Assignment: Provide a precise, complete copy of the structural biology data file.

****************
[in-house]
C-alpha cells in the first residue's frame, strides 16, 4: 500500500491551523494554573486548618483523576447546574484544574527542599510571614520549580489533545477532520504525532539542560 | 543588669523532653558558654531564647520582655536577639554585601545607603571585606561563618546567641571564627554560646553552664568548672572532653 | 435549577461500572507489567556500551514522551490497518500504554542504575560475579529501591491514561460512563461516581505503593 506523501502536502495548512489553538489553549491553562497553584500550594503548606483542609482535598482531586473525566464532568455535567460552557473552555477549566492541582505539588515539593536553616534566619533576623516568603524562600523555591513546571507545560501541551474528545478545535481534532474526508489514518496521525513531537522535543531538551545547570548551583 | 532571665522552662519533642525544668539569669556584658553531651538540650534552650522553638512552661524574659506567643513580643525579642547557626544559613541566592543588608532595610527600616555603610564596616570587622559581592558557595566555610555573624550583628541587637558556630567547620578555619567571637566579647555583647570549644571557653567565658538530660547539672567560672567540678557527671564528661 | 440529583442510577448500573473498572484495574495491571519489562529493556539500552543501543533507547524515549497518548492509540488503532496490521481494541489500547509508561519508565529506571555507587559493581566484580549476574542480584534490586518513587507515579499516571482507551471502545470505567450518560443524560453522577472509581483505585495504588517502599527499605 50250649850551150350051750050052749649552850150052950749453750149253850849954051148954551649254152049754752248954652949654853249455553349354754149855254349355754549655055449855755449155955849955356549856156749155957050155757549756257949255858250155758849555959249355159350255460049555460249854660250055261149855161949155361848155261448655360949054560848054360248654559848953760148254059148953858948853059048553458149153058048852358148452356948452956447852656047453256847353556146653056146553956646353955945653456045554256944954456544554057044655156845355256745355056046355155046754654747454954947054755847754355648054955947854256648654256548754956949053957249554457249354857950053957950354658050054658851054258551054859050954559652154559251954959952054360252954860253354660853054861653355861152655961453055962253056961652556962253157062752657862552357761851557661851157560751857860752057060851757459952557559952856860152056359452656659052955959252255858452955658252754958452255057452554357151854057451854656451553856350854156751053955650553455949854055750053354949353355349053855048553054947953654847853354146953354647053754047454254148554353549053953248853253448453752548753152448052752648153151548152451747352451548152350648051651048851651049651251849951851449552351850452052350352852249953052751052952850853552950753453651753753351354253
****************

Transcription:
[in-house]
C-alpha cells in the first residue's frame, strides 16, 4: 500500500491551523494554573486548618483523576447546574484544574527542599510571614520549580489533545477532520504525532539542560 | 543588669523532653558558654531564647520582655536577639554585601545607603571585606561563618546567641571564627554560646553552664568548672572532653 | 435549577461500572507489567556500551514522551490497518500504554542504575560475579529501591491514561460512563461516581505503593 506523501502536502495548512489553538489553549491553562497553584500550594503548606483542609482535598482531586473525566464532568455535567460552557473552555477549566492541582505539588515539593536553616534566619533576623516568603524562600523555591513546571507545560501541551474528545478545535481534532474526508489514518496521525513531537522535543531538551545547570548551583 | 532571665522552662519533642525544668539569669556584658553531651538540650534552650522553638512552661524574659506567643513580643525579642547557626544559613541566592543588608532595610527600616555603610564596616570587622559581592558557595566555610555573624550583628541587637558556630567547620578555619567571637566579647555583647570549644571557653567565658538530660547539672567560672567540678557527671564528661 | 440529583442510577448500573473498572484495574495491571519489562529493556539500552543501543533507547524515549497518548492509540488503532496490521481494541489500547509508561519508565529506571555507587559493581566484580549476574542480584534490586518513587507515579499516571482507551471502545470505567450518560443524560453522577472509581483505585495504588517502599527499605 50250649850551150350051750050052749649552850150052950749453750149253850849954051148954551649254152049754752248954652949654853249455553349354754149855254349355754549655055449855755449155955849955356549856156749155957050155757549756257949255858250155758849555959249355159350255460049555460249854660250055261149855161949155361848155261448655360949054560848054360248654559848953760148254059148953858948853059048553458149153058048852358148452356948452956447852656047453256847353556146653056146553956646353955945653456045554256944954456544554057044655156845355256745355056046355155046754654747454954947054755847754355648054955947854256648654256548754956949053957249554457249354857950053957950354658050054658851054258551054859050954559652154559251954959952054360252954860253354660853054861653355861152655961453055962253056961652556962253157062752657862552357761851557661851157560751857860752057060851757459952557559952856860152056359452656659052955959252255858452955658252754958452255057452554357151854057451854656451553856350854156751053955650553455949854055750053354949353355349053855048553054947953654847853354146953354647053754047454254148554353549053953248853253448453752548753152448052752648153151548152451747352451548152350648051651048851651049651251849951851449552351850452052350352852249953052751052952850853552950753453651753753351354253